Targeted drug hopes to have success attacking multiple cancers

A newly formed University of Illinois spinoff company could be on to something good with a new drug treatment for cancer that targets an enzyme commonly found in various tumor types.

Department of Chemistry professor Paul Hergenrother and a handful of other co-founders of Vanquish Oncology are developing compounds that selectively kill cancer cells by targeting procaspase-3, an enzyme that spurs reactions that kill the cancer cell when it’s activated. Procaspase-3 is present in many brain, breast, lung and colon tumors, Hergenrother said.

In preclinical studies, the compounds were well tolerated and efficacious in mice. One clinical candidate, VO-101, also stabilized or reduced tumor size in dogs with metastatic disease, which Hergenrother said better mimics the course of action in humans.


The next steps for the company are to continue preclinical testing and gathering the appropriate data for an IND filing, Hergenrother said, although it’s too soon to piece together any kind of timeline. The compounds could be used as standalone personalized cancer therapeutics or companion drugs to be used alongside other chemotherapy drugs.

“We’re going to go where the data takes us,” he said.

Vanquish Oncology was founded in 2011 by several University of Illinois researchers plus IllinoisVENTURES, a seed and early-stage technology investment firm, and the life science venture company Level 5 Partners.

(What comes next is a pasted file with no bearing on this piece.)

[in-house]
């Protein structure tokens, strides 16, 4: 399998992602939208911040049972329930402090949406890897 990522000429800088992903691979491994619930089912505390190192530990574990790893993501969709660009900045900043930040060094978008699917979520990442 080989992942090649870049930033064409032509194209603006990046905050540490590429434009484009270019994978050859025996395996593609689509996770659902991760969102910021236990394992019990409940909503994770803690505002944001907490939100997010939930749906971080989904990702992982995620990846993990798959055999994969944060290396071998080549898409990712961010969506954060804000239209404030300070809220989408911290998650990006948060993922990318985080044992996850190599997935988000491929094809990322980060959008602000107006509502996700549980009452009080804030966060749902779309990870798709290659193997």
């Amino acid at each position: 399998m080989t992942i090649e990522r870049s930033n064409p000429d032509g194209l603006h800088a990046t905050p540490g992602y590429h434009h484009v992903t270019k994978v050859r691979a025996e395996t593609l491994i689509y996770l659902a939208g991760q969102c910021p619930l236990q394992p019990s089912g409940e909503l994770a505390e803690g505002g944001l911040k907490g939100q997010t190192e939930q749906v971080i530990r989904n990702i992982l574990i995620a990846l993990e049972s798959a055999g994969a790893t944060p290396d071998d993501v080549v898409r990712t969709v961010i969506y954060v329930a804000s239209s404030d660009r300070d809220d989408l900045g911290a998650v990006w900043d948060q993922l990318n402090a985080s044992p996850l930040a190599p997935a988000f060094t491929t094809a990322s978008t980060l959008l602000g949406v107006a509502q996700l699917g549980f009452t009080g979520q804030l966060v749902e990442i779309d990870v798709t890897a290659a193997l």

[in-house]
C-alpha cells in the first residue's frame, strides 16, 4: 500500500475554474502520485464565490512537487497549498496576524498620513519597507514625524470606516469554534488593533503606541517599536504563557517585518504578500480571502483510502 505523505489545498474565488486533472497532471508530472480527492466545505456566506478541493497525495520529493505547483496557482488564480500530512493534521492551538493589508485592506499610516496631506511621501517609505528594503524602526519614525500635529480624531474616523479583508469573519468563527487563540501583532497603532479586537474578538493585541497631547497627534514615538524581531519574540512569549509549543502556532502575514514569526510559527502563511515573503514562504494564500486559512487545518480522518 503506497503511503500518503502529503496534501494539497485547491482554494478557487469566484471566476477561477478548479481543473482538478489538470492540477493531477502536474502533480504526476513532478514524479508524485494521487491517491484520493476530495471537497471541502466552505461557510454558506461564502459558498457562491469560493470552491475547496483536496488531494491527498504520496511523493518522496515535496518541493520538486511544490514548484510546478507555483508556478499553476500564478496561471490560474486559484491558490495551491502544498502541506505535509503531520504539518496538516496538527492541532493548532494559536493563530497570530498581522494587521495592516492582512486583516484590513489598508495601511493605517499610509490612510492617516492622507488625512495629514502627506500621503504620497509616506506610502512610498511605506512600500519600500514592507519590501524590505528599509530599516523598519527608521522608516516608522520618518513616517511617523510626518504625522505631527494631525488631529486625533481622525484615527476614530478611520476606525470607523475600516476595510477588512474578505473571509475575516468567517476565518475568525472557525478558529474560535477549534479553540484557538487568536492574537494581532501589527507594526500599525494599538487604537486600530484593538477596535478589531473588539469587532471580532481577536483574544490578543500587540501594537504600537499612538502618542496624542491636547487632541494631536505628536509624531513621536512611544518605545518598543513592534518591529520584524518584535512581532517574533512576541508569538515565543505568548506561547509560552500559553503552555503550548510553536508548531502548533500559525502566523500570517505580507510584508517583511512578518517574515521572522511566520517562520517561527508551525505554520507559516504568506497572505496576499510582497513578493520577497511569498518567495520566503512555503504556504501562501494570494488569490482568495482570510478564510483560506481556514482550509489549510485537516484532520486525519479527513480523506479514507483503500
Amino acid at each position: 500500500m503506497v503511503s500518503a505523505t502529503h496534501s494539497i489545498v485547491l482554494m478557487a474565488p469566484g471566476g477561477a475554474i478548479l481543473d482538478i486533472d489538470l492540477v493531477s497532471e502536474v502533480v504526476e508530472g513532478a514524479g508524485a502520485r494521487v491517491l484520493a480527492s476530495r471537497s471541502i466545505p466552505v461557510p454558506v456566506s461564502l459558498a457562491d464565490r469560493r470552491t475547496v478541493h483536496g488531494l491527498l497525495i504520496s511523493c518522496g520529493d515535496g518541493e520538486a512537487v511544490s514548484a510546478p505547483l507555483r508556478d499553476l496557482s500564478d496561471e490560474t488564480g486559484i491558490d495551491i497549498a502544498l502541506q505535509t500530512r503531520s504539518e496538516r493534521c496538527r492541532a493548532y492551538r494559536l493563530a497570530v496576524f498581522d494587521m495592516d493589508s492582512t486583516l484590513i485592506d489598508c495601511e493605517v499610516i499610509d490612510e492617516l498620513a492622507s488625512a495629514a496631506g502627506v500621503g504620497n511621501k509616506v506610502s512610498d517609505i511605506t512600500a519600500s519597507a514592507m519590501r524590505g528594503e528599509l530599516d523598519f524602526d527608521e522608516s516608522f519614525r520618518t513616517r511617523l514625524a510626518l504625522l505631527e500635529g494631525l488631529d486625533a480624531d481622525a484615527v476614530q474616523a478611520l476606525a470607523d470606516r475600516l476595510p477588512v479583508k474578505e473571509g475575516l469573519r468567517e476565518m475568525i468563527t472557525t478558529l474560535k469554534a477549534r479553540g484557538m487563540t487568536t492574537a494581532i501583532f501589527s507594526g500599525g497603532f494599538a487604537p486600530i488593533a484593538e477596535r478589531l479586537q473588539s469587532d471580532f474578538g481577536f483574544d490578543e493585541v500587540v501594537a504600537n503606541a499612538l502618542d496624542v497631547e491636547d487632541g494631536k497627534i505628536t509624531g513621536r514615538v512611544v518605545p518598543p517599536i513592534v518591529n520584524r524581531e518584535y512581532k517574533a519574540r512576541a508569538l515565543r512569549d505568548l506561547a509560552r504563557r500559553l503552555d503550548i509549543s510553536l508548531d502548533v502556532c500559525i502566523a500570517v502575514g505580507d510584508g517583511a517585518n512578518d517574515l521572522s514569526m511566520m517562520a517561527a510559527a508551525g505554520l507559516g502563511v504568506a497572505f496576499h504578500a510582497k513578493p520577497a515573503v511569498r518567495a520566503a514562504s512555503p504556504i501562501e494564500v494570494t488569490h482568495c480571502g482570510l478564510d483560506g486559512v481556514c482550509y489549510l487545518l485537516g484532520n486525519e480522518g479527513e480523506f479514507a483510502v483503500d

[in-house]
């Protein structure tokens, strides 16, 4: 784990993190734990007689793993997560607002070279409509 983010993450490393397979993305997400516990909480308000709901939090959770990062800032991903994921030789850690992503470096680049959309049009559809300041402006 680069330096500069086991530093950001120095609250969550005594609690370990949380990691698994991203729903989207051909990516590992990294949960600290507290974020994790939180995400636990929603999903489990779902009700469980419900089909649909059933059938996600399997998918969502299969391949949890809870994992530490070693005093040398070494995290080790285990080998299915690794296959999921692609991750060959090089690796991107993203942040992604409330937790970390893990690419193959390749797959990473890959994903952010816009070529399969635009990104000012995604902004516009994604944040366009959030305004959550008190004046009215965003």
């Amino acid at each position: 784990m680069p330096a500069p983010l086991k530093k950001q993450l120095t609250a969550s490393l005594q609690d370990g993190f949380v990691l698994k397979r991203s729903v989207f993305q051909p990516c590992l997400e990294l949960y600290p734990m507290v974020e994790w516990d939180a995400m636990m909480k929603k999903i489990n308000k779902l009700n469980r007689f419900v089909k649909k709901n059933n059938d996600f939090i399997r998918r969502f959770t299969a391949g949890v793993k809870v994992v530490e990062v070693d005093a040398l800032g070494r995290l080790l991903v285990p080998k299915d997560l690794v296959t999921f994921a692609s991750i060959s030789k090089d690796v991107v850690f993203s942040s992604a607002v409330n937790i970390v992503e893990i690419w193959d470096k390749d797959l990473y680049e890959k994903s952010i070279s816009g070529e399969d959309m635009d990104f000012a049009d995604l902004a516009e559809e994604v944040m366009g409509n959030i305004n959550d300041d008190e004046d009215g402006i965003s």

Global revenues for small-molecule targeted cancer therapies like the ones Vanquish is developing are expected to reach $27.3 billion by 2015, according to a market report from visiongain. But that means there are lots of competitors in the market, especially as the patent cliff for pharmaceutical companies drives commercialization of generics.

Other targeted cancer therapies that induce apoptosis – or cell death – are already on the market, including Takeda-owned Millenium Pharmaceuticals’ Velcade for multiple myeloma and Allos Therapeutics’ Folotyn for peripheral T-cell lymphoma. Plus, startups including West Lafayette, Indiana-based Endocyte are developing their own approaches to personalized cancer treatment.

But a catch-all-type compound that treats several different forms of tumors could set Vanquish apart.

“Many compounds that are approved only offer minimal lifespan expansion,” Hergenrother said. “There’s a lot of room for really good therapeutics and novel approaches.”

[Photo from flickr user]

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